Defibrillators Should be in all Schools
Posted: Thu, 12 May 2016
Education bosses are encouraging all schools to have a defibrillator on site in case of emergencies.
Mr Babington, 45, collapsed while teaching after suffering a heart attack.
Despite efforts to revive him using the school's defibrillator, he died the following day.
It's believed around 93 schools across the city and county have defibrillators, along with specifically trained staff.
Many schools acquired them following the death of Joe Humphries who died from sudden arrhythmic death syndrome (Sads) aged just 14 in October 2012, while out running near his family home in Rothley.
In the wake of this, his family set up theJoe Humphries Memorial Trust (JHMT) and have been campaigning tirelessly for schools and elsewhere to get defibrillators through the Heartsafe programme.
James Tickle, head of Roundhill Academy, said: "We contacted Heartsafe regarding its programme after receiving a leaflet about the project and a presentation to Leicestershire secondary heads. We've had a defibrillator since October 2015 and there are currently 11 staff trained in using it.
"It's kept in the main school office and is easily accessible. Our intention is to train every child in Key Stage 4 in CPR and use of the defibrillator.
"We highly recommend all schools look into the Heartsafe programme which aims to ensure that every young person receives emergency life support training and guidance on how to use a defibrillator."
Councillor Sarah Russell, assistant city mayor for schools, said: "All our city secondaries have defibrillators and we would encourage others to get them too because you just never know when it might be needed."
Steve Humphries, Joe's dad, said: "The Leicestershire Heartsafe Schools Programme provides training to year 10 pupils, aimed at raising awareness of cardiac arrest and teaching them how to use an automated defibrillator, along with how to put someone in the recovery position.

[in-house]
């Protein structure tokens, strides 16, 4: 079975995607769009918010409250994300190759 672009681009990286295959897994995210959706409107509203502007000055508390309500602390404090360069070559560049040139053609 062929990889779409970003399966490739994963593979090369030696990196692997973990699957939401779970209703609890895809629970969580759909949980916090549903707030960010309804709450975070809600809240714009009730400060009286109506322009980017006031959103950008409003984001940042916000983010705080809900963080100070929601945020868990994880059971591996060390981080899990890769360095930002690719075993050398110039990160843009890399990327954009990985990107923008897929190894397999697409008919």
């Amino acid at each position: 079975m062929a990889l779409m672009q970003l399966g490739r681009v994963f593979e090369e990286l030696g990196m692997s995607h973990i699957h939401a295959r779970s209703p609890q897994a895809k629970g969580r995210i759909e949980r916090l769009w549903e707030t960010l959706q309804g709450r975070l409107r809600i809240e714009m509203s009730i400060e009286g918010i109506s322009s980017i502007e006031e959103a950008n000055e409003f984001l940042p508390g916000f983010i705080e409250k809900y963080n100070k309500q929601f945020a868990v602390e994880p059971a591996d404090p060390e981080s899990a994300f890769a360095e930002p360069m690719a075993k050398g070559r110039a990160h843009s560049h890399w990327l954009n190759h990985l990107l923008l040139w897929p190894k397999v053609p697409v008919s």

"The programme has provided 93 of these to secondary schools in the city and county.
"Without question, every child who leaves school should know how to save a life including and how to use an defibrillator as we need to make inroads into the horrendously low survival rates of less then 10 per cent in the UK surviving a cardiac arrest.
"They should be as common as fire extinguishers and not just confined to schools."
Rushey Mead Academy, says it has never had to use its defibrillator but staff are happy it's available.
Assistant principal Zoe Conneally said: "We know through Heartsafe and the Joe Humphries Memorial Trust just how important it is to have this piece of vital life saving equipment. I'd urge all schools to get one without doubt. They're easy to use and tell you whether or not the individual is actually in need of it. We educate our pupils to have first aid skills and are constantly refreshing them."
Taylor Road Primary is St Matthews, Leicester, also has a defibrillator.
Head teacher Chris Hassall said: "We absolutely felt that it was something we should have in the school and others should too."
By Fiona Dryden - Leicester Mercury Education Correspondent